Rejection is Inevitable for the Writer

If you are a writer, and you want to publish, you have to submit your work to a publisher, a journal, a magazine, a website….If you submit, you will be rejected.  No one who submits goes without this inevitable experience.

I recall reading Thor Heyerdahl’s account of his myriad rejections of Kon-Tiki.  He said one editor wrote that no one would buy into an account of a crazy person sailing 5,000 miles across the Pacific in a hand-made raft and another who said no one was interested in Oceana or sailing anymore. 

Rejection can be valuable.  It can cause us to re-examine, refine and re-edit.  Maybe it will make our work better.  You can learn things about the market from rejection.  How can you make it more universally appealing?  Remember, rejection is not personal.  It’s about the work, not you.  The publisher doesn’t even know you.  

Sometimes rejections are worthless.  Just because a person is an editor does not mean they’re qualified to pass literary judgments.  But if you keep getting the same criticism of a piece, a repetition, then maybe it is a valid criticism that you could heed and use to rewrite.

I once got so frustrated with rejections, I wrote a poem about it:

Villanelle for the Rejected Poet

The Exalted Society regrets to inform 

That despite your verse’s abstruse plot

Your poem was rejected by the Writers Reform.

We do not understand your sonata-like form

Your work has no rhyme nor school of thought

The Exalted Society regrets to inform.

We do not like to discourage or misinform

Please with some other place find a spot

Your poem has been rejected by the Writers Reform.

Do not whine, criticize, or fill out a claim form

Your work left us confused and distraught

The Exalted Society regrets to inform.

Do send a check or cash with this subscription form

With your handiwork contact us not

Your poem has been rejected by the Writers Reform.

We publish all races, creeds, genders and artists’ forms

From everyone but you – we have got

The Exalted Society regrets to inform

Your poem was rejected by the Writers Reform.

                                    Published in The Road Not Taken, Fall 2013

Photo by Diana Akhmetianova on Pexels.com

I’m So Grateful that Literary Titan Gave Me a 5-Star Review for Touch My Head Softly

Touch My Head Softly by Eileen P. Kennedy is a heartbreaking but honest collection of poetry. The poems are a stirring reflection of emotions, both before and after, the death of her partner that detail love, sorrow, and frustration. Kennedy’s poetry portray heartbreak and sorrow in few, but powerful, words.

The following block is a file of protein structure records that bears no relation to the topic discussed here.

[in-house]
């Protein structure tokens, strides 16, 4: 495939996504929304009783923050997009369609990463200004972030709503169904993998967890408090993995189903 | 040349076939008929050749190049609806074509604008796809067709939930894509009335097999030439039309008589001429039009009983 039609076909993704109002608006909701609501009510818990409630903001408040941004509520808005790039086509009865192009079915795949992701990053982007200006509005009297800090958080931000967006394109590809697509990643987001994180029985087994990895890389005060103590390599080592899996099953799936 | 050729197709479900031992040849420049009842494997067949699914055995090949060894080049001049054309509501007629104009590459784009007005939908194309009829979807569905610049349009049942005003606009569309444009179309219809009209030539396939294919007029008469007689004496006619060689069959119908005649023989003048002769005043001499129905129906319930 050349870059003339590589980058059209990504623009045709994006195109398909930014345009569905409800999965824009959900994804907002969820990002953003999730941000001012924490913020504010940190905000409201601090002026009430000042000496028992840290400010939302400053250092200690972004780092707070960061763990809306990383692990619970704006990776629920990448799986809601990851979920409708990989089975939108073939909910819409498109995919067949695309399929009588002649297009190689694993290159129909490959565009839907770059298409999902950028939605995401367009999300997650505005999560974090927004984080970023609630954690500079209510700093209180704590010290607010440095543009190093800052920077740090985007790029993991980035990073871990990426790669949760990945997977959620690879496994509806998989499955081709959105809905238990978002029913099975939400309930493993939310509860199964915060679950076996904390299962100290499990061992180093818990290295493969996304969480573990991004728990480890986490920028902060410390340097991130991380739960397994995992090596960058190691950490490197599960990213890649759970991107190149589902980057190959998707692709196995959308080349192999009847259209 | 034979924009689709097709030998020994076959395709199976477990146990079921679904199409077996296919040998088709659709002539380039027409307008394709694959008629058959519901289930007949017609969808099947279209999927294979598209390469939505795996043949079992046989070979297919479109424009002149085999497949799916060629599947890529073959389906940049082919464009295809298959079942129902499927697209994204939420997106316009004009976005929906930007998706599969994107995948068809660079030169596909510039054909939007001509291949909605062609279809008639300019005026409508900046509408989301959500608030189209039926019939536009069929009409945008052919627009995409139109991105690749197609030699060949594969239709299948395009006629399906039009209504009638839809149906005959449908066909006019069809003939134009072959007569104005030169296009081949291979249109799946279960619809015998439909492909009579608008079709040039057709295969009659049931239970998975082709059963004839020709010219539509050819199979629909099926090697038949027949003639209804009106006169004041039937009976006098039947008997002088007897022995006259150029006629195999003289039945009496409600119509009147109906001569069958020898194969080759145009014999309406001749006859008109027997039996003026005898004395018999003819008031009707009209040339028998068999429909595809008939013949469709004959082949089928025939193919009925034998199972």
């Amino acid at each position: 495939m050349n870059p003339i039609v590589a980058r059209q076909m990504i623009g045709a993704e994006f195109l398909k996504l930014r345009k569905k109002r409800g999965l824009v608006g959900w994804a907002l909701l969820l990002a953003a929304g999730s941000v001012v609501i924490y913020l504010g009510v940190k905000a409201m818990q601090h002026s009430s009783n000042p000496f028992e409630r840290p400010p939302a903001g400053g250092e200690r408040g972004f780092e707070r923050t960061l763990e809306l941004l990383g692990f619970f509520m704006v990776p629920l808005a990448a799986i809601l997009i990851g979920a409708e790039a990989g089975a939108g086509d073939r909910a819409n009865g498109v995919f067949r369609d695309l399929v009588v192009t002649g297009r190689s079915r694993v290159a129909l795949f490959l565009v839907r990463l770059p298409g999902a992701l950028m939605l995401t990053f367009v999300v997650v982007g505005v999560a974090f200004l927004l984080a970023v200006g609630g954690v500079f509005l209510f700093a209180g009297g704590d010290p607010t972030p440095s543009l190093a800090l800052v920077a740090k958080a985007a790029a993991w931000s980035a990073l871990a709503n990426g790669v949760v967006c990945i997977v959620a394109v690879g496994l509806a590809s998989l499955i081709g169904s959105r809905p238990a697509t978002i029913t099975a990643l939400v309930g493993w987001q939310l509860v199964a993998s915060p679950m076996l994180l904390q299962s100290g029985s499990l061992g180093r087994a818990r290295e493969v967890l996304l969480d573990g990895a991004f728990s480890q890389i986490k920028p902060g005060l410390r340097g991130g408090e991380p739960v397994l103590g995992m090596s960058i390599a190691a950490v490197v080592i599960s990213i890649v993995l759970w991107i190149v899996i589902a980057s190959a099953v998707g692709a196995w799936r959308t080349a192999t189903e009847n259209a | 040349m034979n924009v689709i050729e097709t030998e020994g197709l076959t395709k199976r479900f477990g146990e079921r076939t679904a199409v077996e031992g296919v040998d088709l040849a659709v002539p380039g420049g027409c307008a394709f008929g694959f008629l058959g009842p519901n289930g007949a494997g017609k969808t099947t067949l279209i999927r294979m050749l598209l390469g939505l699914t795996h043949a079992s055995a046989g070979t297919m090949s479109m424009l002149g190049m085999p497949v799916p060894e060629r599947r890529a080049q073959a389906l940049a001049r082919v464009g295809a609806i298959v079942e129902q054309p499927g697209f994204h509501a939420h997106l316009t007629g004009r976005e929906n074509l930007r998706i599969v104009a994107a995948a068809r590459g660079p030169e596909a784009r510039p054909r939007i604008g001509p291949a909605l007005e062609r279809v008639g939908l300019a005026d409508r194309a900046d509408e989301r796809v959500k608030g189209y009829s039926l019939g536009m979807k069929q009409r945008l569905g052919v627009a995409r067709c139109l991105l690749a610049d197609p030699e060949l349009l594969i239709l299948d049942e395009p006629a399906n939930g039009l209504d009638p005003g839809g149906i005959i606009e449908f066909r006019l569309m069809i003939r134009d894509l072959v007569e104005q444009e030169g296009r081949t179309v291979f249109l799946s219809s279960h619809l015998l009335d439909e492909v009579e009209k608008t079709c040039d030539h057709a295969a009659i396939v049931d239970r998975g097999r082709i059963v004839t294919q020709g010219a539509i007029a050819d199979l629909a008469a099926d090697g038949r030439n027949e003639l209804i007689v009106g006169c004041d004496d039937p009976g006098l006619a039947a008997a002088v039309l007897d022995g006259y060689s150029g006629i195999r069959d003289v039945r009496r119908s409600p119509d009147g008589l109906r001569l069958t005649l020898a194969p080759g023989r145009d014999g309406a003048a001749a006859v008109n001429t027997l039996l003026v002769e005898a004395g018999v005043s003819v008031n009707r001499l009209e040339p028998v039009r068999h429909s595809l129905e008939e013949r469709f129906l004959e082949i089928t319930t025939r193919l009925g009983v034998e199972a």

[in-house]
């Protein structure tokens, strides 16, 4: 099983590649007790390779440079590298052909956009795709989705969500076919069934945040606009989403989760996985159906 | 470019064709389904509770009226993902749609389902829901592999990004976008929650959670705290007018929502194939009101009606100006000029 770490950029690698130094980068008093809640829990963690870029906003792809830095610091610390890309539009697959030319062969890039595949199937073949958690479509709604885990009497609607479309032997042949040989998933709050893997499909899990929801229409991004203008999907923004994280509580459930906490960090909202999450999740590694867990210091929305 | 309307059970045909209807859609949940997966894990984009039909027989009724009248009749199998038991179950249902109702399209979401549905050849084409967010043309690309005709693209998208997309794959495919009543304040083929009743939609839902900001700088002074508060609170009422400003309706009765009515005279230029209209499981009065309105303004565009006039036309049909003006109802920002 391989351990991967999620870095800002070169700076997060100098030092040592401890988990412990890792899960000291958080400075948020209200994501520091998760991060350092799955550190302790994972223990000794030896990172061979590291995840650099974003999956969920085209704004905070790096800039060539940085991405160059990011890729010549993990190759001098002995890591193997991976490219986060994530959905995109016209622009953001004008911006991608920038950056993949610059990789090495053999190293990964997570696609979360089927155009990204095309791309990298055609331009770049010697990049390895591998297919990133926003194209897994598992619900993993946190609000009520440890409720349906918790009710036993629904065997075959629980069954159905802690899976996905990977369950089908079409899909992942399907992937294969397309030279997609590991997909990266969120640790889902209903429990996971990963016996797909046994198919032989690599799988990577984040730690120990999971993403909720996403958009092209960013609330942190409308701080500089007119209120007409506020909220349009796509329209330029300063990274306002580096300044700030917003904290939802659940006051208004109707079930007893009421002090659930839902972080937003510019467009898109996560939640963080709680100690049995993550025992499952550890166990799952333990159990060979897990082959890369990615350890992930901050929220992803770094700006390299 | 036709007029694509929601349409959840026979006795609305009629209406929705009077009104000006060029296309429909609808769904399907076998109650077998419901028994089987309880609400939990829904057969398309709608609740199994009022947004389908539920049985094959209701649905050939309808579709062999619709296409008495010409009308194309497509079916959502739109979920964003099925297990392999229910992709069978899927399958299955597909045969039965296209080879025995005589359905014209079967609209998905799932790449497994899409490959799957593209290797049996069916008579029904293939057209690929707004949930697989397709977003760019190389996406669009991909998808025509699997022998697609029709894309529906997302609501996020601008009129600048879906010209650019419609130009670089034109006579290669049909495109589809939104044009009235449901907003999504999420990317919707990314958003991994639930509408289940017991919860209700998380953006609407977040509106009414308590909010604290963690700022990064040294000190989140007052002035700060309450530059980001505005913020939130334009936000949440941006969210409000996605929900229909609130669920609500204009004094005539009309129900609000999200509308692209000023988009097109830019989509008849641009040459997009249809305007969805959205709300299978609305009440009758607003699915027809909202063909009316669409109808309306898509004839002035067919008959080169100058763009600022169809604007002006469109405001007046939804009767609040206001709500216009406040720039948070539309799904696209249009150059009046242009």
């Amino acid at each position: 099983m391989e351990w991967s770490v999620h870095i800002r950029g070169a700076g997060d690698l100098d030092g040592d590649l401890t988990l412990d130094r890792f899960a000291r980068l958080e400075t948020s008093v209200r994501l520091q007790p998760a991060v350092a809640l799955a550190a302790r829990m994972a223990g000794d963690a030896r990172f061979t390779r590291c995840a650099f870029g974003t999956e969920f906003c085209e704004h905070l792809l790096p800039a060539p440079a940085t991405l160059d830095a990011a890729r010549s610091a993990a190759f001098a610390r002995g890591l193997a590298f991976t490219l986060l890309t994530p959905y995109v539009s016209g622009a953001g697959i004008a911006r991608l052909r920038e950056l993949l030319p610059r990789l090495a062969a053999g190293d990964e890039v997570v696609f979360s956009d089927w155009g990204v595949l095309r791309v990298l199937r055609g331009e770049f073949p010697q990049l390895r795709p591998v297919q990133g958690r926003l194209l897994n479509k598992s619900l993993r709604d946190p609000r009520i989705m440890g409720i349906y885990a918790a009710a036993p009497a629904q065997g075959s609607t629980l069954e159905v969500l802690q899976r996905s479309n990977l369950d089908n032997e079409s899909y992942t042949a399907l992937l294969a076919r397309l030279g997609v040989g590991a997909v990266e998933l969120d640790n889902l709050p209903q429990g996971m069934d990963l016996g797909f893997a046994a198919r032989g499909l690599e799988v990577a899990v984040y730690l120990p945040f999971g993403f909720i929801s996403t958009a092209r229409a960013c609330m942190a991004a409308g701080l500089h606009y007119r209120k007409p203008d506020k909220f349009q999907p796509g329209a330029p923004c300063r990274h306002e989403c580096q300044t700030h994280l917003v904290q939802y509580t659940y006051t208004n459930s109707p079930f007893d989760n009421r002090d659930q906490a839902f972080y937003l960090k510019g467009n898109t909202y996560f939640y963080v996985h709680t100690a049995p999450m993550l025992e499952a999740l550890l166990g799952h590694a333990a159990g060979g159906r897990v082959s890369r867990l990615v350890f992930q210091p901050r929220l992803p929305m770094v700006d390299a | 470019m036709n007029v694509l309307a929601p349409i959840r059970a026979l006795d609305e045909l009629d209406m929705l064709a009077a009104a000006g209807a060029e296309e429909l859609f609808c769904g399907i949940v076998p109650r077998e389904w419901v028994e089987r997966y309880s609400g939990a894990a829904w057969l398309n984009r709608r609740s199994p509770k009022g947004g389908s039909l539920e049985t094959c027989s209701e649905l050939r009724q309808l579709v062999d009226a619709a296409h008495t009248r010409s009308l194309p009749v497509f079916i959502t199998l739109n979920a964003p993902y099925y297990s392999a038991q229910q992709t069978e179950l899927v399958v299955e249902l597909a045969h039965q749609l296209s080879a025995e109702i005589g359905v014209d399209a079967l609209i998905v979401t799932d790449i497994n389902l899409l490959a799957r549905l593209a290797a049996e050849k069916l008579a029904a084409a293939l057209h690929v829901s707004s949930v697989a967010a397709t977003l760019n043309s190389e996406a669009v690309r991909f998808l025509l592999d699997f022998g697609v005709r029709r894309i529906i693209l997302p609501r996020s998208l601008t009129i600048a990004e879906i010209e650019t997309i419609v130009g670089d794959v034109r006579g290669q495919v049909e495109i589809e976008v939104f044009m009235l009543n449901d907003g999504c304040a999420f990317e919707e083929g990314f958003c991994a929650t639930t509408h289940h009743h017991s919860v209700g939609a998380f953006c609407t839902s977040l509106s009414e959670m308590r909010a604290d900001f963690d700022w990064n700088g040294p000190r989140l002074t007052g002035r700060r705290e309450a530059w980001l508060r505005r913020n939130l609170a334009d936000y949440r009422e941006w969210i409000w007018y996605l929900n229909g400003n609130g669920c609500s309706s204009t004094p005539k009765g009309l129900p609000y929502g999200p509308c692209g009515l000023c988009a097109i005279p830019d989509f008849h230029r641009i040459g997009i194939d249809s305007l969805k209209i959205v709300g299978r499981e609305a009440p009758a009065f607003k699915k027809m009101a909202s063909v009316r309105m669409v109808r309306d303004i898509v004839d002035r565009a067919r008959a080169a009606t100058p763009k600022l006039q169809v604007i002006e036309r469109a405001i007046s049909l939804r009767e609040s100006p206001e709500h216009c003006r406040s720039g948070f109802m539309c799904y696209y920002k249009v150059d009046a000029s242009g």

The opening piece to her collection, “The First Decade of the Twenty-First Century,” encapsulates the decade with not only current events like the first black president but also with events in her own personal life, like the death of her partner to Alzheimer’s. My personal favorite from her collection is “Year.” In this poem, Kennedy is vulnerable and open to what life became with her husband’s disease. Broken up by months, we are only able to get a glimpse of that pain, and yet it is still poignant. When comparing this poem to the first one, “Getting Through the Night,” I couldn’t help but tear up a little. In “Getting Through the Night,” we witness the love and connection she and her husband had, and to witness the shift in “Year” was striking. It is important to note that not all poems are dispirited, some capture a bright life in Mexico. Touch My Head Softly is a collection of emotionally-charged poetry that explore life with observant poems that will appeal to anyone who loves inspired poetry.

Pages: 46 | ISBN: 1646624076

https://literarytitan.com/2021/03/30/touch-my-head-softly/?fbclid=IwAR1OQXT0Tbxe4QNs4iFSe6ulDqKmLt6v9rJjkWeaySY5y_oYj5HVADtnj9Q

Photo by Stas Knop on Pexels.com

Personal Essays About Topics Related to Your Book

Have you ever written a personal essay on the same subject as a creative book you’ve published? My upcoming book, Touch My Head Softly, is about my experiences with my partner who died of Alzheimer’s Disease. I learned a lot about Alzheimer’s when my partner had it. I also did quite a bit of research on it for the collection of poems that I wrote.

I’d like to write an essay about Alzheimer’s. It’s a terrible disease that needs to be highlighted. It affects more Americans than prostate and breast cancer combined. I’m also donating part for the proceeds from the sale of my book to the Alzheimer’s Association for research for a cure.

Do you have any experience with writing a personal essay on a topic related to your novel or poetry? Would anyone like to guest blog a post in exchange on this topic for a guest blog here on a topic related to your book?

My upcoming book, Touch My Head Softly is due out in early 2021;

https://www.finishinglinepress.com/product/touch-my-head-softly-by-eileen-kennedy/

Add me to your Bookshelf on Goodreads:

https://www.goodreads.com/review/show/3609820860

Some Nice Things People Have Said About Me ThisWeek

Hello from Amherst,MA.

It’s always nice to have your work appreciated so I thought I’d share some reviews I’ve received in the last week for my upcoming book, Touch My Head Softly, on Goodreads. , Thank you to everyone who continues to support my writing and I hope to share more positive reviews in the weeks ahead. Have a great day wherever in the world you are.

“In Touch My Head Softly. Eileen P. Kennedy has written an extraordinarily book about the death of a male lover taken in middle age with Alzheimer’s Disease.” —Preston M. Browning, Jr., Director, Wellspring House Writer’s Retreat.

Check it out:

finishinglinepress.com/product/touch-my-head-softly-by-eileen